Here is a representation of the Fleischer/Black Symbol.
While the black background and yellow diamond could have simply been an artistic preference, it appears to be an application of the Superman #4 cover symbol (see above), which appeared around the same time as the first Fleischer films. [Note: Comic book cover dates are much later than their actual appearance on the newsstands, as many newsstands pulled books based on their cover dates.] This approximate symbol also appeared as that used on the cover of a reprint reissue volume of Superman's comic strip adventures.
There were several versions of the symbol as it continued to be published. This cover by Paul Cassidy, published August 1940, was the first cover depiction of the next most popular version of the symbol (as Joe Shuster drew less and less cover figures and his "ghosts", like Fred Ray, John Sikela and Wayne Boring began to work more and further into their own style). This symbol had a bit larger "S" than is shown in most stories, but it is far more difficult to get a clear shot of the symbol on interiors, so this cover from Action #26 serves as the first cover appearance of this symbol. Superman #7 follows suit, but mixes up the colors!
Click for detail of Action #26.
Click for detail of Superman #7.
Click for Detail of Superman #7 with corrected colors (the "S" is red, guys!!).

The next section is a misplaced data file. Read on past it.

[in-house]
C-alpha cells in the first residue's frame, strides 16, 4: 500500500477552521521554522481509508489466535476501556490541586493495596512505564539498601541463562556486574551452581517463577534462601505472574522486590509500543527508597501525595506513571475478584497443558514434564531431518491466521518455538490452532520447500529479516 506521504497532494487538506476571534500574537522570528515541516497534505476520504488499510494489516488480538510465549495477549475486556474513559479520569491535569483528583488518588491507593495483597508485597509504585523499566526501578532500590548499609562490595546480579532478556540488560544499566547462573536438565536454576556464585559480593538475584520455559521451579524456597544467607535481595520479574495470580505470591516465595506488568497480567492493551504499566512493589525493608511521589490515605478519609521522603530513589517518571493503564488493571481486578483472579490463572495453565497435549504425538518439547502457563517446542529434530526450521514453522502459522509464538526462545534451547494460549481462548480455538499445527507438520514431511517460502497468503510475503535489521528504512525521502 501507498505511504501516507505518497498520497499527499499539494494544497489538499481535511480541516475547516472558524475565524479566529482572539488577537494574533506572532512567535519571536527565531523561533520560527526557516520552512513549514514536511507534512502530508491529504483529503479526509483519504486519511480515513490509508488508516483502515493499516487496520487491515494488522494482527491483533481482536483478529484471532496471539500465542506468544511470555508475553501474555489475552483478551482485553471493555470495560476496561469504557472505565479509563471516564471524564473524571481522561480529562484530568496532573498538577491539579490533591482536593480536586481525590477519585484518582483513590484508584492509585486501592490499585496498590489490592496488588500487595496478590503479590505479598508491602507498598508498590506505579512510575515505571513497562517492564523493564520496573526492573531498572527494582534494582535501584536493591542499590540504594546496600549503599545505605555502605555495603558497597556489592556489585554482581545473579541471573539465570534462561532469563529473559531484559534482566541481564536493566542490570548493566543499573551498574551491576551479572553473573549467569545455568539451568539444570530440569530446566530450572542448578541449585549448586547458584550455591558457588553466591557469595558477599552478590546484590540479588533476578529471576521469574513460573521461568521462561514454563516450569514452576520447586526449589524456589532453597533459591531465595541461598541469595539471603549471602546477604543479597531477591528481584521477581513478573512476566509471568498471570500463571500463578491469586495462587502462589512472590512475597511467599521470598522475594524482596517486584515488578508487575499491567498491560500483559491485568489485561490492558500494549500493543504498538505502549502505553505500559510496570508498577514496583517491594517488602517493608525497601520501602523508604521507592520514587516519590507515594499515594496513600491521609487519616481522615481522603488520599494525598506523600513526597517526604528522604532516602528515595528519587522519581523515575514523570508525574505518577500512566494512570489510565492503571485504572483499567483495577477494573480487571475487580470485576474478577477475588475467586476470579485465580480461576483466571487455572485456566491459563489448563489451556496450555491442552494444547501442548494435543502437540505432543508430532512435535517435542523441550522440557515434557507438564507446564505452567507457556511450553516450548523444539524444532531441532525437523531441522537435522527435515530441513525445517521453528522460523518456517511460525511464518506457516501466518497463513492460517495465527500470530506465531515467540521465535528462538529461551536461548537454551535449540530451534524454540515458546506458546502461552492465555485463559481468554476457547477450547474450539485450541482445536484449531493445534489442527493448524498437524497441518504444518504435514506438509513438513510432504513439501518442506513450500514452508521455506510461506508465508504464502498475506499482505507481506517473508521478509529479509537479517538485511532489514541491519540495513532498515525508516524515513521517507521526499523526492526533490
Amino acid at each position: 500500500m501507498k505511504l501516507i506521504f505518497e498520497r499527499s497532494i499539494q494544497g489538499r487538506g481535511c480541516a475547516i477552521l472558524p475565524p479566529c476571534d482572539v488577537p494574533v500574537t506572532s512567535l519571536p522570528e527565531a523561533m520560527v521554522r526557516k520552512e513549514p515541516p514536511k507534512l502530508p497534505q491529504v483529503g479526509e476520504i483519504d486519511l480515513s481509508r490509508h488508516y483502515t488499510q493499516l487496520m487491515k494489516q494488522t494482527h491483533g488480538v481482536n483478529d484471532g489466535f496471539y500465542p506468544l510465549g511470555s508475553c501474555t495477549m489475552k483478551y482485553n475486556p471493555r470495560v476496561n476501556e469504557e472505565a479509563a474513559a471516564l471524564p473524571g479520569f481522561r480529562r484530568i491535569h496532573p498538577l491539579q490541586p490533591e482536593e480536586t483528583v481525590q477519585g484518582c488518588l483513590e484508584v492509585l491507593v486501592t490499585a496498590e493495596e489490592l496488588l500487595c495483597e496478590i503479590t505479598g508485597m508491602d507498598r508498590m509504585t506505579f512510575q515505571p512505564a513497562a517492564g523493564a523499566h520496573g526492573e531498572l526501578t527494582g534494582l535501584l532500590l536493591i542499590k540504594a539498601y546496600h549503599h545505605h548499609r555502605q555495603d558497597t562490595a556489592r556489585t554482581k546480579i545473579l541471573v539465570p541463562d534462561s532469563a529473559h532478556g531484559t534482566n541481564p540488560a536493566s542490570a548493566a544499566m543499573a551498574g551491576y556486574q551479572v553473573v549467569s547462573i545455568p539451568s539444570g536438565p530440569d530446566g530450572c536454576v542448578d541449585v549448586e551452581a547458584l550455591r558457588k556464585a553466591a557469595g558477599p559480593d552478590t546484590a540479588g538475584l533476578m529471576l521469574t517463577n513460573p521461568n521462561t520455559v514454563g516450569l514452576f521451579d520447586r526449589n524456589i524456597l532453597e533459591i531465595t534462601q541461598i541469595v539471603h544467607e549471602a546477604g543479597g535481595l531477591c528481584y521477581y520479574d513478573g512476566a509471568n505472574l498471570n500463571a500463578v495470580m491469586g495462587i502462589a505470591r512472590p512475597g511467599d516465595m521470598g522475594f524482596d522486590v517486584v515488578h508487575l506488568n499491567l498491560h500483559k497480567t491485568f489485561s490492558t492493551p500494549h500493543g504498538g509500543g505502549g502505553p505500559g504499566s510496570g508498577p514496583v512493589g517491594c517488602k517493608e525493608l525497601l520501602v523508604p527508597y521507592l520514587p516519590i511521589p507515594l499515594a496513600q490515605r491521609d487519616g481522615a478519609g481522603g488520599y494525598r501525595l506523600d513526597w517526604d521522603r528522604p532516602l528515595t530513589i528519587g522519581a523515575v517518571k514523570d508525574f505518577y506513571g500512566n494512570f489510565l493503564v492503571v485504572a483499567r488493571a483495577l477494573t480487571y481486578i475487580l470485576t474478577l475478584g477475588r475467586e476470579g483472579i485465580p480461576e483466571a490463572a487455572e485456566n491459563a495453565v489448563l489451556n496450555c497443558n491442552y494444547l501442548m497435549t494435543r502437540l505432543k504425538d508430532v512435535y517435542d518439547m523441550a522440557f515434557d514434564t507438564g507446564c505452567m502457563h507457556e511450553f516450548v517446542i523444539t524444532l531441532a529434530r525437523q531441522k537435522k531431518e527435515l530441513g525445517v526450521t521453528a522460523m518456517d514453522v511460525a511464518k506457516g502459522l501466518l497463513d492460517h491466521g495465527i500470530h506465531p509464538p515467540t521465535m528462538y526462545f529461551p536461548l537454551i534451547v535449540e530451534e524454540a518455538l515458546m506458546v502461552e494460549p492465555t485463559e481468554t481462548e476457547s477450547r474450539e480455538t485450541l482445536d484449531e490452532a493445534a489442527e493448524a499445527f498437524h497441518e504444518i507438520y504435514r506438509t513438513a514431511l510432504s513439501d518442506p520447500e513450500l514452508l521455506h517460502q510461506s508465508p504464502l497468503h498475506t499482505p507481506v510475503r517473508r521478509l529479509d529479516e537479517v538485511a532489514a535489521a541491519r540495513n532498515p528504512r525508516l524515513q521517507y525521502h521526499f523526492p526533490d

The symbol as it appeared at that time in the comics' interior pages, circa 1940.
There were no borders at the ends of the "S" and no contact with the outside border, as this is the way it appeared regularly in print in the interiors.
This was much closer to the current version, however, in late 1940, it underwent another odd change that went a bit further away from this version. The National Comics offices had a painting of Superman by H.J. Ward. Photos taken in these offices that provided a sort of "before and after" version of Superman's symbol. Initially, the symbol appeared in the inverted triangle form. Like this:
However, later, the very same painting had a much more elaborate version of the emblem, apparently retouched. That painting (more famously having appeared as the cover of Limited Collectors' Edition C-31) now appears in Lehman College's Leonard Lief Library:
Here is a representation of this version of the symbol.
With Superman #9 and #11, published in 1941, a difference from the initial triangle shield began to take form. The symbol appeared more as a diamond and with the serifs becoming prominent and this is how the Golden Age symbol was typically represented when artistic reference was used for the Golden Age/"Earth-2" Superman being depicted:
Click for detail of Superman #9.
A representation of the Golden Age emblem in color.
That version of the symbol appeared on covers through December, 1943.
Some Fred Ray covers also had a different serif, more closely resembling the painting by H.J. Ward, such as Superman #12.
Click for detail of Superman #12.
There was one further evolution, which may have been due to National realizing that this property had "legs" and was going to be around for awhile. In order to be able to keep a property in publication for longer than 75 years, one would have had to trademark part of that character's appearance. Disney did it with Mickey Mouse and Superman was much easier to pull off, due to the emblem on his chest. In 1944 - the very next issue after Superman 25 - the trademarked version of the symbol appeared.
Click for detail of Superman #26.
Probably the most popular Superman artist of all time still had to be Curt Swan - whose work would not only define Superman's symbol, but Superman as a whole for the second half of the 20th century - is depicted here.
And the symbol as the general public became accustomed to seeing it for about the next 50 years